Control Team and the manufacturers. All calls received are monitored on a system called Coins (Construction Industry Solutions) by way of a Key Performance Indicator displayed on a plasma screen within the department. This identifies the number of customers waiting; issues outstanding and time they have been outstanding. It also tells the team how many units are in warranty.” Key challenges for Weston are “prices and planning rules, both of which are rendering many brown-field sites

unworkable in terms of achieving an acceptable financial return.” So, “against this backdrop we have, in the past year, secured 14 new sites which will produce 1,210 units. We have acquired a good mix of small and quick turnaround sites and some longer and more prestigious ones which will be developed over the coming years.” In terms of sales, Weston says “the year ending 31 July 2011 resulted in 410 new private sales - which was ahead of

budget. New sales remain challenging to convert because of the availability of mortgage finance. First-time buyers continue to be the hardest hit in the current climate due to the amount of deposits demanded by lenders, but we have continued to perform well in this area on the basis of the geographic focus of our schemes and our market- leading specification levels.”


Weston | We are retailers, not wholesalers. We are a manufacturer of people’s homes.

right in Asia, but don’t have the expertise in the UK and are looking at joint venturing.” In short, Asian property money could soon be helping to build the next generation of Weston Homes in the UK. Is there anything to be learned in approaching different buyer markets around the world? Does Weston alter its sales proposition for different buyer and investor markets or countries? Does it tailor developments differently according to the country in which it is seeking buyers? “No, never,” says Weston. “We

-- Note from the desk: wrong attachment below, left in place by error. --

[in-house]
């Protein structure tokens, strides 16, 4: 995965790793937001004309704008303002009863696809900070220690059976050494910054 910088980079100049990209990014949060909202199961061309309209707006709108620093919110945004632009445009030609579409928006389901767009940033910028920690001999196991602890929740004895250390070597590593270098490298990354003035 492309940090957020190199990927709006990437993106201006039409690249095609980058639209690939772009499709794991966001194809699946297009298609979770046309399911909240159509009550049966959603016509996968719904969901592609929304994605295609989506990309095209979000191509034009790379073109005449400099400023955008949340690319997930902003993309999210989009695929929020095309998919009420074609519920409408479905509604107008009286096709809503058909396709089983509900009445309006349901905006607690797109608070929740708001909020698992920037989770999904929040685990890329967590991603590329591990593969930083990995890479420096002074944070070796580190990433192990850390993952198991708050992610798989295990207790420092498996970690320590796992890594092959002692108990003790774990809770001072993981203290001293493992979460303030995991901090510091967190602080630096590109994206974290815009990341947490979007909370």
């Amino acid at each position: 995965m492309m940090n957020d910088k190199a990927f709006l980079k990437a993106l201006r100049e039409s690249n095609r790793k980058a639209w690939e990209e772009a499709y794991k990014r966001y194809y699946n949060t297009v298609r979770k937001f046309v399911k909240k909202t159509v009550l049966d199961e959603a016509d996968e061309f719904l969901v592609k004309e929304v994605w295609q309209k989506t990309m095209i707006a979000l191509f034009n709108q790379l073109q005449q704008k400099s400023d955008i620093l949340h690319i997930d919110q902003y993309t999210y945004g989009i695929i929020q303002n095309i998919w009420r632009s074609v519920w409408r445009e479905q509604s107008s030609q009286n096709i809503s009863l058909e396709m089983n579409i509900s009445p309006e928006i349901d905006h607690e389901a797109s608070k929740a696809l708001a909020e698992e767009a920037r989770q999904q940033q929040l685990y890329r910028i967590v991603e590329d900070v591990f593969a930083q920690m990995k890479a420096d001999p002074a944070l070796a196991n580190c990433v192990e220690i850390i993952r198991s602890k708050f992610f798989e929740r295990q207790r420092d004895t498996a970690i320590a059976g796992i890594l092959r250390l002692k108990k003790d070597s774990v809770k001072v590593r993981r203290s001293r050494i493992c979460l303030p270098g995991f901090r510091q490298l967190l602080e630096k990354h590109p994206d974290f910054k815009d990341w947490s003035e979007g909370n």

don’t change as we go around the world; we are always selling the UK and it’s always the same approach,

no matter where we are.” New markets on the horizon could include India. “There are certainly a lot of discussions about moving to places like India, where they have got a lot of high net worth individuals who might want to share in the same type of investments,” Weston says, “so you always have to look for somewhere new.” For such a successful big

company leader, he is remarkably grounded, down-to-earth, and proud of his thoroughly sensible passage into the business. Born in Kent, he stayed at school to GCSE level and then left at 16. “I didn’t attend university,” he says. “My first job was actually as a computer operator at the University of Essex. I then trained as a carpenter and went into construction-site management, which led me directly into property.” He is very sanguine about the brave new world of social media and online digital marketing too. “I have got a great deal of scepticism about social media but, having said that, there is a place for social media in the planning context, such as consultation. While I do not get it on a personal note, there is a time and place for it in everything.” Where is his time and place for relaxing? Outside work he loves “golf and motorsport. My handicap is 18 and two of my favourite golf courses in Asia are the Hong Kong Golf and Jockey Club and Marina Bay Resort in Singapore.”